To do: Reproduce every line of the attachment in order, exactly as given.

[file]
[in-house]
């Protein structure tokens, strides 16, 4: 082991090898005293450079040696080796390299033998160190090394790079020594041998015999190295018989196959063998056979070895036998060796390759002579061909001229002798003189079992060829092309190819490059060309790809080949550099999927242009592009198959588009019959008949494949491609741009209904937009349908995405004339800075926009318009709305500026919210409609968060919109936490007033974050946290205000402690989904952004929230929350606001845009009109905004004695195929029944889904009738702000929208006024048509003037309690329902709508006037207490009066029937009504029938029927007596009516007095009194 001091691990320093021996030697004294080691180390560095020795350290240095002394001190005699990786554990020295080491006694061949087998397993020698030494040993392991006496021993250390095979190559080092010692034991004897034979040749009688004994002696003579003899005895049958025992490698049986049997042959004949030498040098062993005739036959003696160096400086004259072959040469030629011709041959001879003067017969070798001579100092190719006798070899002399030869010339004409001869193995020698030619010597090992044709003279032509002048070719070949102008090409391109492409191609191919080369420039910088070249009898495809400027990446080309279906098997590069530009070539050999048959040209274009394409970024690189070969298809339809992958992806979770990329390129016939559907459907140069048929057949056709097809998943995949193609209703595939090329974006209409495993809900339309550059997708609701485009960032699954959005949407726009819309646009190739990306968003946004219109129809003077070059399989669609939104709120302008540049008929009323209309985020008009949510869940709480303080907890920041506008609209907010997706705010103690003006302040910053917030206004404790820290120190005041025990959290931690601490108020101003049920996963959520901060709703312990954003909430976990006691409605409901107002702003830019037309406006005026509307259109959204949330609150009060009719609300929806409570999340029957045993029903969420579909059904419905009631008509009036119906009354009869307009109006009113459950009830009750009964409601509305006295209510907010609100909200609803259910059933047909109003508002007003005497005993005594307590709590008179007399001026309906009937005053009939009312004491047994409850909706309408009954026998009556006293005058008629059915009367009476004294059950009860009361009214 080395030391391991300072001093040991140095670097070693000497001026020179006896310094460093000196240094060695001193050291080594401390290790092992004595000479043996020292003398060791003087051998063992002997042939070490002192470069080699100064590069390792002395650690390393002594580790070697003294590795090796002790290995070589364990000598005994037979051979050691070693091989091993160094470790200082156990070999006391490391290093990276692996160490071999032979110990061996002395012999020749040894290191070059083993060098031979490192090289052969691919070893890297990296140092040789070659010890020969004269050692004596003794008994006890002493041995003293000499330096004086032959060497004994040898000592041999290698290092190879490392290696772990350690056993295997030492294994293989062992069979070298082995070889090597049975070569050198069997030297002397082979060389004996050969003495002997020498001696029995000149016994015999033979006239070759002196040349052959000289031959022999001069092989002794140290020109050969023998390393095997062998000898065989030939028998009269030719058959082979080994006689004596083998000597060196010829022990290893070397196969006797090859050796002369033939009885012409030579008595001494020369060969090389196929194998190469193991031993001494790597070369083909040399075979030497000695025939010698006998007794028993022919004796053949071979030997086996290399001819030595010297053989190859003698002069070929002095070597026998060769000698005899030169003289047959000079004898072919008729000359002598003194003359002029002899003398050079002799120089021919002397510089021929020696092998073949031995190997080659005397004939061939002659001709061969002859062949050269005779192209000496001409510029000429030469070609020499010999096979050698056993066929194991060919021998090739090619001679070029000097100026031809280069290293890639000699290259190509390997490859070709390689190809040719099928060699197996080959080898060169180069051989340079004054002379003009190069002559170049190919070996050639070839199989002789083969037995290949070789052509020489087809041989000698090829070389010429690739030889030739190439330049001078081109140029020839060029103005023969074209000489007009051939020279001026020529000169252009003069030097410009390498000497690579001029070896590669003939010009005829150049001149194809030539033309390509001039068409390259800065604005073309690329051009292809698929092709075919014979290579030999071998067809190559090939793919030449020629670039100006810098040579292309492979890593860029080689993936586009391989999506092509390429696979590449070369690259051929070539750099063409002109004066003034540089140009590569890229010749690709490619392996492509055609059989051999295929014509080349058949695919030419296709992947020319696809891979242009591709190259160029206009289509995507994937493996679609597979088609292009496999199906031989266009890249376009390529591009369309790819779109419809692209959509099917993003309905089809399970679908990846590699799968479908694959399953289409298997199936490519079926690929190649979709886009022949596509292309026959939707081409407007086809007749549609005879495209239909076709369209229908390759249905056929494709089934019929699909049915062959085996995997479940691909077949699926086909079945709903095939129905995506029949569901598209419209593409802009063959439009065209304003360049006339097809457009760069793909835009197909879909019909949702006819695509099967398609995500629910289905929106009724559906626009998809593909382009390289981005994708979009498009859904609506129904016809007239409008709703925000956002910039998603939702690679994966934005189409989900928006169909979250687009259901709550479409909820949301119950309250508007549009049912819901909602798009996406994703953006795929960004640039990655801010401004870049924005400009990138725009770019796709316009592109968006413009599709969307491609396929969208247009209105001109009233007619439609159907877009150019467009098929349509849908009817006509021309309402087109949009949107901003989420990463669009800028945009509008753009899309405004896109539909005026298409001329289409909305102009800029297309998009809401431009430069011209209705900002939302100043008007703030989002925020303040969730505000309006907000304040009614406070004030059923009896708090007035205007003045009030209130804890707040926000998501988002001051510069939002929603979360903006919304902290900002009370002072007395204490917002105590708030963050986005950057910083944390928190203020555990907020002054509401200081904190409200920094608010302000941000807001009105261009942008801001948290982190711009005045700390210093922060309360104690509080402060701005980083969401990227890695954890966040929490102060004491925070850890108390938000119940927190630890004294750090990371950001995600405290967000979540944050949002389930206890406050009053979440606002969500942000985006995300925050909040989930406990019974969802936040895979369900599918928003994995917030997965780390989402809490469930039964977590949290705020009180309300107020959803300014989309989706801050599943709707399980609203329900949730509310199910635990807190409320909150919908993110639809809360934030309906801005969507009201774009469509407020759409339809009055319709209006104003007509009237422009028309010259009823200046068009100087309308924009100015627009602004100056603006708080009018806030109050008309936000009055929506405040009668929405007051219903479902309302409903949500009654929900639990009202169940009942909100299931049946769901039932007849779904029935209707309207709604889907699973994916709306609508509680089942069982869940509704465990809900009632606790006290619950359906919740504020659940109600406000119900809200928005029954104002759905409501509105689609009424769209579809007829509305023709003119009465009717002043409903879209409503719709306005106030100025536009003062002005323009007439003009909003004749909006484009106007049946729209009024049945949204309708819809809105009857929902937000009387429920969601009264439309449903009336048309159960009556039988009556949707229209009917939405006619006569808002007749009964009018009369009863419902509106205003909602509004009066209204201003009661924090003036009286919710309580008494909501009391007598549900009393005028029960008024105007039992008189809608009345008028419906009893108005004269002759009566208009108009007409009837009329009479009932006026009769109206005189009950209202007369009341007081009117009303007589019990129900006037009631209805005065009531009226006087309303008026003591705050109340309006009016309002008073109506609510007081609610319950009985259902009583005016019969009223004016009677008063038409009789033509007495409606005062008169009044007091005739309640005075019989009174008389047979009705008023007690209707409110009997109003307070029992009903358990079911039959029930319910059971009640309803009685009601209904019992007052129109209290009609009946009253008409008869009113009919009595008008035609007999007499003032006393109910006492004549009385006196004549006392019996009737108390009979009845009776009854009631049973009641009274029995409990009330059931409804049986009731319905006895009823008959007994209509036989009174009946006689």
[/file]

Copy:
[in-house]
């Protein structure tokens, strides 16, 4: 082991090898005293450079040696080796390299033998160190090394790079020594041998015999190295018989196959063998056979070895036998060796390759002579061909001229002798003189079992060829092309190819490059060309790809080949550099999927242009592009198959588009019959008949494949491609741009209904937009349908995405004339800075926009318009709305500026919210409609968060919109936490007033974050946290205000402690989904952004929230929350606001845009009109905004004695195929029944889904009738702000929208006024048509003037309690329902709508006037207490009066029937009504029938029927007596009516007095009194 001091691990320093021996030697004294080691180390560095020795350290240095002394001190005699990786554990020295080491006694061949087998397993020698030494040993392991006496021993250390095979190559080092010692034991004897034979040749009688004994002696003579003899005895049958025992490698049986049997042959004949030498040098062993005739036959003696160096400086004259072959040469030629011709041959001879003067017969070798001579100092190719006798070899002399030869010339004409001869193995020698030619010597090992044709003279032509002048070719070949102008090409391109492409191609191919080369420039910088070249009898495809400027990446080309279906098997590069530009070539050999048959040209274009394409970024690189070969298809339809992958992806979770990329390129016939559907459907140069048929057949056709097809998943995949193609209703595939090329974006209409495993809900339309550059997708609701485009960032699954959005949407726009819309646009190739990306968003946004219109129809003077070059399989669609939104709120302008540049008929009323209309985020008009949510869940709480303080907890920041506008609209907010997706705010103690003006302040910053917030206004404790820290120190005041025990959290931690601490108020101003049920996963959520901060709703312990954003909430976990006691409605409901107002702003830019037309406006005026509307259109959204949330609150009060009719609300929806409570999340029957045993029903969420579909059904419905009631008509009036119906009354009869307009109006009113459950009830009750009964409601509305006295209510907010609100909200609803259910059933047909109003508002007003005497005993005594307590709590008179007399001026309906009937005053009939009312004491047994409850909706309408009954026998009556006293005058008629059915009367009476004294059950009860009361009214 080395030391391991300072001093040991140095670097070693000497001026020179006896310094460093000196240094060695001193050291080594401390290790092992004595000479043996020292003398060791003087051998063992002997042939070490002192470069080699100064590069390792002395650690390393002594580790070697003294590795090796002790290995070589364990000598005994037979051979050691070693091989091993160094470790200082156990070999006391490391290093990276692996160490071999032979110990061996002395012999020749040894290191070059083993060098031979490192090289052969691919070893890297990296140092040789070659010890020969004269050692004596003794008994006890002493041995003293000499330096004086032959060497004994040898000592041999290698290092190879490392290696772990350690056993295997030492294994293989062992069979070298082995070889090597049975070569050198069997030297002397082979060389004996050969003495002997020498001696029995000149016994015999033979006239070759002196040349052959000289031959022999001069092989002794140290020109050969023998390393095997062998000898065989030939028998009269030719058959082979080994006689004596083998000597060196010829022990290893070397196969006797090859050796002369033939009885012409030579008595001494020369060969090389196929194998190469193991031993001494790597070369083909040399075979030497000695025939010698006998007794028993022919004796053949071979030997086996290399001819030595010297053989190859003698002069070929002095070597026998060769000698005899030169003289047959000079004898072919008729000359002598003194003359002029002899003398050079002799120089021919002397510089021929020696092998073949031995190997080659005397004939061939002659001709061969002859062949050269005779192209000496001409510029000429030469070609020499010999096979050698056993066929194991060919021998090739090619001679070029000097100026031809280069290293890639000699290259190509390997490859070709390689190809040719099928060699197996080959080898060169180069051989340079004054002379003009190069002559170049190919070996050639070839199989002789083969037995290949070789052509020489087809041989000698090829070389010429690739030889030739190439330049001078081109140029020839060029103005023969074209000489007009051939020279001026020529000169252009003069030097410009390498000497690579001029070896590669003939010009005829150049001149194809030539033309390509001039068409390259800065604005073309690329051009292809698929092709075919014979290579030999071998067809190559090939793919030449020629670039100006810098040579292309492979890593860029080689993936586009391989999506092509390429696979590449070369690259051929070539750099063409002109004066003034540089140009590569890229010749690709490619392996492509055609059989051999295929014509080349058949695919030419296709992947020319696809891979242009591709190259160029206009289509995507994937493996679609597979088609292009496999199906031989266009890249376009390529591009369309790819779109419809692209959509099917993003309905089809399970679908990846590699799968479908694959399953289409298997199936490519079926690929190649979709886009022949596509292309026959939707081409407007086809007749549609005879495209239909076709369209229908390759249905056929494709089934019929699909049915062959085996995997479940691909077949699926086909079945709903095939129905995506029949569901598209419209593409802009063959439009065209304003360049006339097809457009760069793909835009197909879909019909949702006819695509099967398609995500629910289905929106009724559906626009998809593909382009390289981005994708979009498009859904609506129904016809007239409008709703925000956002910039998603939702690679994966934005189409989900928006169909979250687009259901709550479409909820949301119950309250508007549009049912819901909602798009996406994703953006795929960004640039990655801010401004870049924005400009990138725009770019796709316009592109968006413009599709969307491609396929969208247009209105001109009233007619439609159907877009150019467009098929349509849908009817006509021309309402087109949009949107901003989420990463669009800028945009509008753009899309405004896109539909005026298409001329289409909305102009800029297309998009809401431009430069011209209705900002939302100043008007703030989002925020303040969730505000309006907000304040009614406070004030059923009896708090007035205007003045009030209130804890707040926000998501988002001051510069939002929603979360903006919304902290900002009370002072007395204490917002105590708030963050986005950057910083944390928190203020555990907020002054509401200081904190409200920094608010302000941000807001009105261009942008801001948290982190711009005045700390210093922060309360104690509080402060701005980083969401990227890695954890966040929490102060004491925070850890108390938000119940927190630890004294750090990371950001995600405290967000979540944050949002389930206890406050009053979440606002969500942000985006995300925050909040989930406990019974969802936040895979369900599918928003994995917030997965780390989402809490469930039964977590949290705020009180309300107020959803300014989309989706801050599943709707399980609203329900949730509310199910635990807190409320909150919908993110639809809360934030309906801005969507009201774009469509407020759409339809009055319709209006104003007509009237422009028309010259009823200046068009100087309308924009100015627009602004100056603006708080009018806030109050008309936000009055929506405040009668929405007051219903479902309302409903949500009654929900639990009202169940009942909100299931049946769901039932007849779904029935209707309207709604889907699973994916709306609508509680089942069982869940509704465990809900009632606790006290619950359906919740504020659940109600406000119900809200928005029954104002759905409501509105689609009424769209579809007829509305023709003119009465009717002043409903879209409503719709306005106030100025536009003062002005323009007439003009909003004749909006484009106007049946729209009024049945949204309708819809809105009857929902937000009387429920969601009264439309449903009336048309159960009556039988009556949707229209009917939405006619006569808002007749009964009018009369009863419902509106205003909602509004009066209204201003009661924090003036009286919710309580008494909501009391007598549900009393005028029960008024105007039992008189809608009345008028419906009893108005004269002759009566208009108009007409009837009329009479009932006026009769109206005189009950209202007369009341007081009117009303007589019990129900006037009631209805005065009531009226006087309303008026003591705050109340309006009016309002008073109506609510007081609610319950009985259902009583005016019969009223004016009677008063038409009789033509007495409606005062008169009044007091005739309640005075019989009174008389047979009705008023007690209707409110009997109003307070029992009903358990079911039959029930319910059971009640309803009685009601209904019992007052129109209290009609009946009253008409008869009113009919009595008008035609007999007499003032006393109910006492004549009385006196004549006392019996009737108390009979009845009776009854009631049973009641009274029995409990009330059931409804049986009731319905006895009823008959007994209509036989009174009946006689």